Woo-hoo! It’s flash fiction Friday, but a day late 😉 So, anyway today I’m going to share this piece of flash fiction, and hopefully inspire you to join in with some of your own. There’s no rule to this other than whatever you write is based upon, inspired by, or otherwise encouraged by the provided image heading this post. So, take a look at the image and wherever it takes you, just write. After all that’s the real purpose here, to get those creative juices flowing. My own attempt at this is below, and please feel free to share your own take on this challenge in the comments or by providing a link to your work, so we can see what everyone comes up with. Have fun!
The bedroom is dark, not totally devoid of light, but just enough to cast shadows upon the wall. The light from the hallway under the door. The black light that hangs in the closet, a remnant from when this was my big brother’s room and his closet walls were adorned with velvet posters of Led Zeppelin and The Rolling Stones that changed colors under the ultraviolet bulb. The posters are gone now, but the black light is irresistible and now casts strange shadows against the wall making Johnny Depp as Edward Scissorhands seem like he could come down and sit beside me just to say he knows how I feel. I often feel like Edward, lost in a world that didn’t want him, misunderstood by all except one, and yet I don’t have that one , unless you count my gray tabby, Captain Howdy. Don’t look at me like that. I didn’t name him. It’s another remnant from my brother who I think got it from either a Stephen King novel or a song by Twisted Sister.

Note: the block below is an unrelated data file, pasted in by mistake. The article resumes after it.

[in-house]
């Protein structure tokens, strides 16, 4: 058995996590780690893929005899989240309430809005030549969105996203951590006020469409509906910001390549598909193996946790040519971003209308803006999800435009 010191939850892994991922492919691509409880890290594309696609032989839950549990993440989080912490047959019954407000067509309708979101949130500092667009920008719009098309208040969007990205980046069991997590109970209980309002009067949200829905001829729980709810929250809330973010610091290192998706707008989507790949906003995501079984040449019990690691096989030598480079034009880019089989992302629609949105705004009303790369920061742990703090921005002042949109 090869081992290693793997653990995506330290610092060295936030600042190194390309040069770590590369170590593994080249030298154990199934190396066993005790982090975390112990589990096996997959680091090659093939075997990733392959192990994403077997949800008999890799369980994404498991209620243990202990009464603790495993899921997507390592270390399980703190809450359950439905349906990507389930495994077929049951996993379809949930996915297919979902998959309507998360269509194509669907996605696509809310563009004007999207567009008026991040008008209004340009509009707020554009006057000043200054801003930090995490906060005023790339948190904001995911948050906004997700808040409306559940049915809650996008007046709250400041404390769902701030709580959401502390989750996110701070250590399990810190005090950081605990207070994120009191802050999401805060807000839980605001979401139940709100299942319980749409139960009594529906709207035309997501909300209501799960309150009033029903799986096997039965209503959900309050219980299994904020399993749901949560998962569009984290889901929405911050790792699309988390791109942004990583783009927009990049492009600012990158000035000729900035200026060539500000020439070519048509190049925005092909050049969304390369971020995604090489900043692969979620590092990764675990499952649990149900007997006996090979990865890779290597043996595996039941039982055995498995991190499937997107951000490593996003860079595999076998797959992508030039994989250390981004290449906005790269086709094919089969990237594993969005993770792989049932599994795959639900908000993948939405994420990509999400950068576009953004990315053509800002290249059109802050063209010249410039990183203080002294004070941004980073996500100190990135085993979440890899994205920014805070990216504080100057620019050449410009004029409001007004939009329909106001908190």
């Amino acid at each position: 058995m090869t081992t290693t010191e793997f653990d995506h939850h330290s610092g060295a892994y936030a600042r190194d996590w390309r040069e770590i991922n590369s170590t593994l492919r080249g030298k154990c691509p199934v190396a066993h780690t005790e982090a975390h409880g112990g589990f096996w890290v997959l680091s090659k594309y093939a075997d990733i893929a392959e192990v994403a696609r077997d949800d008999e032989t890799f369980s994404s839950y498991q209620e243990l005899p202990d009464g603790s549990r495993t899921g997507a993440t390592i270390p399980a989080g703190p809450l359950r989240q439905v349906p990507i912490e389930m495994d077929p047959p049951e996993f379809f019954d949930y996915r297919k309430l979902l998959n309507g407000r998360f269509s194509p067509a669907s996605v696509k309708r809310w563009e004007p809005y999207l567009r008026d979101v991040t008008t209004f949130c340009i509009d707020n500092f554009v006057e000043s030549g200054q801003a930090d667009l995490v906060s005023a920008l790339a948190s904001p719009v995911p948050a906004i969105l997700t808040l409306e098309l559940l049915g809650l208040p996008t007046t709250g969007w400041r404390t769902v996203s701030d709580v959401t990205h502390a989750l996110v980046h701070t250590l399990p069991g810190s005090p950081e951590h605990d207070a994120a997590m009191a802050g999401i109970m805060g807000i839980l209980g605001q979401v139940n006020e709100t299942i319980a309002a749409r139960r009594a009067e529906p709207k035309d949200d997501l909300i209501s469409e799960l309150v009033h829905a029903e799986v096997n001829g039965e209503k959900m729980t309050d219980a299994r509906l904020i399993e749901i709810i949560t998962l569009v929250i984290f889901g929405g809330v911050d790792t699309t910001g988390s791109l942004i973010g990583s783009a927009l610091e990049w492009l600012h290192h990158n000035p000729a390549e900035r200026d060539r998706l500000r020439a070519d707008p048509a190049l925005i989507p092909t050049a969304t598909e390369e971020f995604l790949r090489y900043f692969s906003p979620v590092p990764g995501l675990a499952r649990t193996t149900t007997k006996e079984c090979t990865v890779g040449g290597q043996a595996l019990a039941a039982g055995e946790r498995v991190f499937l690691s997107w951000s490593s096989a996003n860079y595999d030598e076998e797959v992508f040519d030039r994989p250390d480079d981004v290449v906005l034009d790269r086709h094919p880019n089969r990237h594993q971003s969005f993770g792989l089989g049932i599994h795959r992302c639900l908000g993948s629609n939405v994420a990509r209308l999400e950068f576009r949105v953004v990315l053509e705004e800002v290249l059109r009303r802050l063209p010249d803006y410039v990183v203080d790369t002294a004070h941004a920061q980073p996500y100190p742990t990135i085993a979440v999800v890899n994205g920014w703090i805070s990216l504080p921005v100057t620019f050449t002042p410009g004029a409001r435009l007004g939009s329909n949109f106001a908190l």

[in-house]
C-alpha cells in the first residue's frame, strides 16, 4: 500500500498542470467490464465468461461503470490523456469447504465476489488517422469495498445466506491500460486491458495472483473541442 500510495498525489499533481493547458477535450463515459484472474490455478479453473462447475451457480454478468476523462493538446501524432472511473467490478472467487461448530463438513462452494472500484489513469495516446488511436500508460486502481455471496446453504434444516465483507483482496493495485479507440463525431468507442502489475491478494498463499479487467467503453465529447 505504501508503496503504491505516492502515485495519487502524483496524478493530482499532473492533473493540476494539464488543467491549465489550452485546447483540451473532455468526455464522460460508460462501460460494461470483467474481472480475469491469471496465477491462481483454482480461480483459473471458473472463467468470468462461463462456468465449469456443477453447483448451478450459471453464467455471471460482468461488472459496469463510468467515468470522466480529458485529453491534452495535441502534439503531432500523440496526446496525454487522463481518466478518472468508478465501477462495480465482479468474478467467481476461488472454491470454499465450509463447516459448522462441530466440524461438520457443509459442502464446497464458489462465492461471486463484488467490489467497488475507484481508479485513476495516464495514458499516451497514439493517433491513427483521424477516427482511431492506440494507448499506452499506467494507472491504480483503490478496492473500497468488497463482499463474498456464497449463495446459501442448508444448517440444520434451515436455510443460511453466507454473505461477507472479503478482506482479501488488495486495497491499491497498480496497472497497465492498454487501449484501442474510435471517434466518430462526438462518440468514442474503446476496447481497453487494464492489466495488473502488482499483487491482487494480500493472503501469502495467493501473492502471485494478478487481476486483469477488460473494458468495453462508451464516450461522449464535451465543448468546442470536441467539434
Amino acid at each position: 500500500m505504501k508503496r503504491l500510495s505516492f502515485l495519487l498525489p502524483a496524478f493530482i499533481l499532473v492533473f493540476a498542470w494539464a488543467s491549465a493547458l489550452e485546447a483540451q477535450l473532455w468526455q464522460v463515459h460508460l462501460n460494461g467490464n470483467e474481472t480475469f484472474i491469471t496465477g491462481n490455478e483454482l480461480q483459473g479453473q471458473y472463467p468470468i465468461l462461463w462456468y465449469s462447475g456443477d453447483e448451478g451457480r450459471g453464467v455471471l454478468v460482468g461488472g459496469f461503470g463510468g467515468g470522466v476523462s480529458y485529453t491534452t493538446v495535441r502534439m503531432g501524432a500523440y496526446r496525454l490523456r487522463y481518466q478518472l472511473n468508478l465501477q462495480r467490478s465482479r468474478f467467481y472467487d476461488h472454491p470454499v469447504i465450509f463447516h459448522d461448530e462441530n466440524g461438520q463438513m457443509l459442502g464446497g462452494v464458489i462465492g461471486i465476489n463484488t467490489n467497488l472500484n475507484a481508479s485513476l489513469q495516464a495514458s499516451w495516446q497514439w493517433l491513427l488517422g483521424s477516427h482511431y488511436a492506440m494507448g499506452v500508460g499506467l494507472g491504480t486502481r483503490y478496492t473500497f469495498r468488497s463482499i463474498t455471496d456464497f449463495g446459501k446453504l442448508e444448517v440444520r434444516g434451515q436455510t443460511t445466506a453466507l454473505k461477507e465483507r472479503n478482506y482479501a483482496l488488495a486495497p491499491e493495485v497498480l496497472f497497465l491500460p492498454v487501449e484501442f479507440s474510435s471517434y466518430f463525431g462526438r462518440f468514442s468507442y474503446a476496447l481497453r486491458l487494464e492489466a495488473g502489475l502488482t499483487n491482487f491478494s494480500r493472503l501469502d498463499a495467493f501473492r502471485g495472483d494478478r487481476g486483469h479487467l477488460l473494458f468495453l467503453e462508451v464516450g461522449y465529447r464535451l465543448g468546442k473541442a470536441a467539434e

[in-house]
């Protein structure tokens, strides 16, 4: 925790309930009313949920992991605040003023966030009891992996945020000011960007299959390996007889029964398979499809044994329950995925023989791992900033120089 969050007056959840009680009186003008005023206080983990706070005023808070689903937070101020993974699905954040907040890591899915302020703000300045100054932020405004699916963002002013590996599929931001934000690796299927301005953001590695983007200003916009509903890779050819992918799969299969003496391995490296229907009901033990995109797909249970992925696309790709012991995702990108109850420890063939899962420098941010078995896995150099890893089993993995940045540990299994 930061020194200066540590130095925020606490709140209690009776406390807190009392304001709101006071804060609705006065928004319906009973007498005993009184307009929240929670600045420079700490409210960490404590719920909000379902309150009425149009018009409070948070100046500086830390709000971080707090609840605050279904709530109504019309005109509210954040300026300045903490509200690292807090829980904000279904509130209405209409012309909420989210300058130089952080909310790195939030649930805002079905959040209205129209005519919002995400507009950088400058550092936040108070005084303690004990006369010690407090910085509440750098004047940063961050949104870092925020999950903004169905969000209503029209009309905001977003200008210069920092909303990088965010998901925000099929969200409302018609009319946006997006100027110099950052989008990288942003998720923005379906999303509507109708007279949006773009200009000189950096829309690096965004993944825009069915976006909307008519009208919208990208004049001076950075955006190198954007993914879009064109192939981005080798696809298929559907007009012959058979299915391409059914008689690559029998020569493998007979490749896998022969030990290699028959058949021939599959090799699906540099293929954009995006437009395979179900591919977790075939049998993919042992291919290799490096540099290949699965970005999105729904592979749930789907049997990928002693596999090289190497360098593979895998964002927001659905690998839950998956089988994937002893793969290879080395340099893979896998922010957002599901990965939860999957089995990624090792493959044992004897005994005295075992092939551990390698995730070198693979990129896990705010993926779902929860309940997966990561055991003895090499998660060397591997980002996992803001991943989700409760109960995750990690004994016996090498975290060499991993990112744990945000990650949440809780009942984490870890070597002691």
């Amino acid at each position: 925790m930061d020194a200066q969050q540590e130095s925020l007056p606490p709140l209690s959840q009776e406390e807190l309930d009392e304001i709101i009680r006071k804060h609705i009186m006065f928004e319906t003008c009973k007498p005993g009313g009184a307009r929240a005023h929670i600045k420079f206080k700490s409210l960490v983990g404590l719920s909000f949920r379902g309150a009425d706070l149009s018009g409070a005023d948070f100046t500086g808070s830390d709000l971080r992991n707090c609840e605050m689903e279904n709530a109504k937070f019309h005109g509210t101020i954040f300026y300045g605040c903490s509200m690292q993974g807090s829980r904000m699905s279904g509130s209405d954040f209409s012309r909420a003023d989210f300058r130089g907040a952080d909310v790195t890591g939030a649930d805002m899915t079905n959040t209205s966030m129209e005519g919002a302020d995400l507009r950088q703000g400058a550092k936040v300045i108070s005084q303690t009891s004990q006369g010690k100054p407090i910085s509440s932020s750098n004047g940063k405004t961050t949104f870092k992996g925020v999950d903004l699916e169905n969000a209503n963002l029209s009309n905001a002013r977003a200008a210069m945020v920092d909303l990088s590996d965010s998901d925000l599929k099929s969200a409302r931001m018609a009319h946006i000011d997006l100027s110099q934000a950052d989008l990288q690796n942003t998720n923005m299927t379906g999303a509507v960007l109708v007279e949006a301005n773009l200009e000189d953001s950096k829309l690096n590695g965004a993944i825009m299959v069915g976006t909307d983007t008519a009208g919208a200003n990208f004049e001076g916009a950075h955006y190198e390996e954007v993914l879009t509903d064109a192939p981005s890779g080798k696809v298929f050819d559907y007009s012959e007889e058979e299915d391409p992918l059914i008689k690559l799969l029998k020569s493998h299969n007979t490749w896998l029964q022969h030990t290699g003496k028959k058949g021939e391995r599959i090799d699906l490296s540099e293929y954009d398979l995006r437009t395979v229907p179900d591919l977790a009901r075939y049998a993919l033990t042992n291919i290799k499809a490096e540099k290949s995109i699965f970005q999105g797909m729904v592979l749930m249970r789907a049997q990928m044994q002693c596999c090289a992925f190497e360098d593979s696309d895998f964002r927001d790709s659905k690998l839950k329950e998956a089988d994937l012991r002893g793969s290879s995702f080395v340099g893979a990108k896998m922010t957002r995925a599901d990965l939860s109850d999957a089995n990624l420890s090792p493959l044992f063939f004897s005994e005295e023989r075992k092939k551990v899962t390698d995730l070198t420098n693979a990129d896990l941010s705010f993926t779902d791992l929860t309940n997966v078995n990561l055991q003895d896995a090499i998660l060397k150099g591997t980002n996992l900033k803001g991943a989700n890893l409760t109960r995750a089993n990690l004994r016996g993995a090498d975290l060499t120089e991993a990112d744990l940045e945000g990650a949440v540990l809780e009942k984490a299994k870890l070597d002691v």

Sometimes I find the darkness in my room liberating, as if in the black pitch I can truly be me without putting myself on parade, masquerading as mommy and daddy’s happy little girl. And yet sometimes the darkness becomes claustrophobic, as if my world is a box that steadily gets smaller and smaller like something out of Alice In Wonderland. It’s in these moments, when everything is closing in around me, that I count to fifty and breathe. It’s a trick my grandmother taught me. A way to overcome fear, nervousness, or any situation that seems so alien it’s dangerous.
When I was little I was afraid of the dark. I would whine and cry for my father. He wouldn’t come. My grandmother would finally get up and come to my rescue. We would count to fifty together and it made everything better. I’m no longer afraid of the darkness; it just gets so stifling lonely sometimes. Boys my age don’t understand this. Nor do many of the girls. If they do they don’t admit it. They would rather pretend that loneliness doesn’t consume them or cover them like an ever present shroud. But I can’t pretend. I am lonely and the only ones who understand are hanging on my wall.